- The Socialist Design:Urban Dilemmas in Postwar Europe and the Soviet Union
We programmed a system and it programmed us.1—György Konrád, The City Builder
"We managed to rearrange the city down to the last grain of sand," declares György Konrád's frantic, impassionate, obsessive, idealistic city builder.2 He has gone through all the trials of communist rule: a distinctly bourgeois background, enchantment, postwar professional success, ambitious building assignments, arrest, imprisonment, disenchantment, and, finally, release from prison into a world without Stalin but still with total planning. His unnamed socialist city, like Konrád's text, is dense, polluted, sprawling, and layered. The scale of urban planning appears both awesome and terrifying, provoking in the builder disgust just as much as pride. One minute he is mighty, with his bird's eye view and 600 convicts working under him; the next he is languishing in a Stalinist prison designed by his own father. His bold plans for remaking the fabric of society seem to radically depart from anything ever done before, yet they merely introduce "a modified system of inequalities in place of older systems."3 Both the provincial East European city and its builder seem inextricably tied to the same fate. Indeed, at the [End Page 635] root of his delirious wanderings is the awareness that he—like any of his drawings—is also a product of planning. This paradox of feeling power and powerlessness, ambition mixed with resignation, pride with pessimism, while being in control of everything yet seemingly ruled by the terms of others, pervades the mind of the city builder, just as it does the system around him.
Taking a cue from two rigorous and insightful books—Stephen Bittner's account of the "many lives" of the Soviet Thaw and Greg Castillo's study of the Cold War as a series of battles in design and the domestic sphere—as well as a recent explosion of interest among historians in the Khrushchev era, "spatial history," material culture, and East-West exchanges, this article addresses the paradoxes of the Thaw as exemplified in urban form.4 It argues for the interconnected nature of domestic, international, and Eastern bloc-level dynamics by viewing processes of the Thaw simultaneously from the angles of neighborhood, city, and empire.5 These angles capture the evolving relationship with the Soviet past, the expansion of the Cold War into everyday city life, and the burgeoning exchange in knowledge, technology, and planning instruments among socialist countries. More suggestive than prescriptive, the choice of these three levels of analysis does not imply that the concomitant processes were discrete from one another.6 Indeed, a number of threads run throughout the essay: local battles over the meaning of socialist material culture, with their unexpected turns and twists; the participation of socialist planning in an international arena; but also, equally important, the earnest effort to devise a common planning model and architectural vocabulary across socialist space. The resulting "socialist design" was an amalgam produced by formal and informal exchange, an institutionalized logic of planning, invention, and imported technology, but also a self-induced competition with the capitalist West. Bittner's work, reviewed in the first section of this article, elucidates the domestic dilemmas of the Soviet [End Page 636] Thaw. Castillo's analysis, taken up in the middle section, sheds light on the transnational entanglements of a Cold War battle over consumption and design supremacy. My third section examines an architectural episode in Moscow in 1958 to argue for both the relevance and the specificity of the "Eastern bloc arena" in these international postwar currents.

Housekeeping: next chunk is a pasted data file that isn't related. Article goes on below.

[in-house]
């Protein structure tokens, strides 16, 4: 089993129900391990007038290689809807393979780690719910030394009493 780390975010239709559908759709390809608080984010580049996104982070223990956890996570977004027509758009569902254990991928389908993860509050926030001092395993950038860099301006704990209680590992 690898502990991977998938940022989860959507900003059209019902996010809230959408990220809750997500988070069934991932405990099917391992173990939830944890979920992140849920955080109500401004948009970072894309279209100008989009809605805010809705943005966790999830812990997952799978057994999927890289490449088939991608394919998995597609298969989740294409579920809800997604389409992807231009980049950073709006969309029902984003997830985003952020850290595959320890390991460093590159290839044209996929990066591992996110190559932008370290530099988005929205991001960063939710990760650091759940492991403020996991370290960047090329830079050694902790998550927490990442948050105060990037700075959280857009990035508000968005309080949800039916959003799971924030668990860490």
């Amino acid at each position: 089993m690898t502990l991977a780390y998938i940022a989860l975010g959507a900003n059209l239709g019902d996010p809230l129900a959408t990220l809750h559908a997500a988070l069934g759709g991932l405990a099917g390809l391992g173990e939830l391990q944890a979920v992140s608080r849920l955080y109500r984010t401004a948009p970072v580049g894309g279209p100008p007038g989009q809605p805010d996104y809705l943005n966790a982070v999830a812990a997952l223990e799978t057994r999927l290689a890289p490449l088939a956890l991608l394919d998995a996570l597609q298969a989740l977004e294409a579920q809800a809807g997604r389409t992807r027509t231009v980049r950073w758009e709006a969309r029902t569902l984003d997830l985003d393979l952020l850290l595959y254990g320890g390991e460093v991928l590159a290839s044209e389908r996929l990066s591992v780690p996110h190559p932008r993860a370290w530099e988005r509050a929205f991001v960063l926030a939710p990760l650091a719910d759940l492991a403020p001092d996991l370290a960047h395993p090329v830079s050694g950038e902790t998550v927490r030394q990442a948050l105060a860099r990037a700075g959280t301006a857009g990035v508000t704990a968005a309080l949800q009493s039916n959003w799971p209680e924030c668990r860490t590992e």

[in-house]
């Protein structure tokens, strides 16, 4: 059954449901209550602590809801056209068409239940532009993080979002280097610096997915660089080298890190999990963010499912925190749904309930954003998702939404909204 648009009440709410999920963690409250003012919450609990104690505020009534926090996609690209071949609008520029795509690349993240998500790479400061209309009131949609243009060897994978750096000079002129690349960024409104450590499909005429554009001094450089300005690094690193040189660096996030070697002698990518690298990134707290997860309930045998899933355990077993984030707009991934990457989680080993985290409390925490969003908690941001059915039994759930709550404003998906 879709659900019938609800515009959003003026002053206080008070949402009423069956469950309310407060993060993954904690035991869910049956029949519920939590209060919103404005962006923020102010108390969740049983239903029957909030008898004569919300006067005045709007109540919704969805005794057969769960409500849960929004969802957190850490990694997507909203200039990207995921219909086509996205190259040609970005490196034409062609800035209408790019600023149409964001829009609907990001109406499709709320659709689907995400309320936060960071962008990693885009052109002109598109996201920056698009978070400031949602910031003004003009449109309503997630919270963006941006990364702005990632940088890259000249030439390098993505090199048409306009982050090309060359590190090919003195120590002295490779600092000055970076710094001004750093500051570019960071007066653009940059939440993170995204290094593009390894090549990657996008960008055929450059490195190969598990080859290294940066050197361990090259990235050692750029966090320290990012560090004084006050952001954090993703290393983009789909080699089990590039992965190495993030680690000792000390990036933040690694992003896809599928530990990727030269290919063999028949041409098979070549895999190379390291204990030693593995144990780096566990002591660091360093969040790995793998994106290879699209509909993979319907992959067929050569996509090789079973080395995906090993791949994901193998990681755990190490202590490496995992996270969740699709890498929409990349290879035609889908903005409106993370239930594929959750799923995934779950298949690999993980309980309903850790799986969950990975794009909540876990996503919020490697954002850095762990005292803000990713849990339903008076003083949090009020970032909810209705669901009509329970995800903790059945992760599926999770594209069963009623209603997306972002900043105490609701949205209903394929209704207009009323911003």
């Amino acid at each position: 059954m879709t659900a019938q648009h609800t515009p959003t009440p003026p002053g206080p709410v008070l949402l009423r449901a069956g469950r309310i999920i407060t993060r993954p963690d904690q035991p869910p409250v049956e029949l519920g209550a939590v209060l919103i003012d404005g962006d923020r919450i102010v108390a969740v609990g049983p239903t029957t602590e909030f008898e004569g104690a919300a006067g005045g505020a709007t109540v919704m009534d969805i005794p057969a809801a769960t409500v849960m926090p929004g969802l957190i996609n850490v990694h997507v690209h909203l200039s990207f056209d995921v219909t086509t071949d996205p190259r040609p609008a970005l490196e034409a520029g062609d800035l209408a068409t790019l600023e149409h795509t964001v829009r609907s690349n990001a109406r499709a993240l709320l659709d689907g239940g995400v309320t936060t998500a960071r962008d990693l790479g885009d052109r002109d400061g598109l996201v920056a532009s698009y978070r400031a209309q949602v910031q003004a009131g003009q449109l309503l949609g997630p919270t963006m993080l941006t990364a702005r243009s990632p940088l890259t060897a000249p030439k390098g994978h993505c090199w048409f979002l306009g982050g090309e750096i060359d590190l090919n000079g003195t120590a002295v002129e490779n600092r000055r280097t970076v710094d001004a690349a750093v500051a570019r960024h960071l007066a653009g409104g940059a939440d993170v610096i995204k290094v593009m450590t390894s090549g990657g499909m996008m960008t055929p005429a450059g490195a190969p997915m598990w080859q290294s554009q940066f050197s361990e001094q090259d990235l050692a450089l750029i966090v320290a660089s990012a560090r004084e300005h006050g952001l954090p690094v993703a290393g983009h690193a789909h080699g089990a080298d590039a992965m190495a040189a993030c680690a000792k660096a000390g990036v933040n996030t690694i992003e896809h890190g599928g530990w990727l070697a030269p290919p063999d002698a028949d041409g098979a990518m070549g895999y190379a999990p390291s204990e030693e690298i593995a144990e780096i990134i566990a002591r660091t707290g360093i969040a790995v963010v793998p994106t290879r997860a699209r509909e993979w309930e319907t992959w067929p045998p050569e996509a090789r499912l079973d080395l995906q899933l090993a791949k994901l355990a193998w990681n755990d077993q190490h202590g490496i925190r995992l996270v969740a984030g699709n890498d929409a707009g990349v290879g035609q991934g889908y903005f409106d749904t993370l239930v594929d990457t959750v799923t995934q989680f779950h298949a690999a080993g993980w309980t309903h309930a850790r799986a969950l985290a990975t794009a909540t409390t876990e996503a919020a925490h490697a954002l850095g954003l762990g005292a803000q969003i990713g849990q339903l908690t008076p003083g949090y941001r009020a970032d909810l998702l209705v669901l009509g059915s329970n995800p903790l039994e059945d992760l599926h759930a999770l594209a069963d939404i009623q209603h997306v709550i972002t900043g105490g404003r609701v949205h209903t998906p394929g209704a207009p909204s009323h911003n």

The context is Khrushchev's Thaw, the decade or so after Stalin's death, which has produced everything from detailed studies on Khrushchev's personality to analyses of the post-Stalin succession struggle, the release of Gulag prisoners, the tumultuous year 1956, and on to studies of de-Stalinization, state designs, and domesticity.7 From the onset, the Thaw became associated with the cultural realm. Yet in contrast to foreign policy, culture, in Nancy Condee's words, "could tolerate no peaceful coexistence."8 She concludes that the Thaw was "not about the...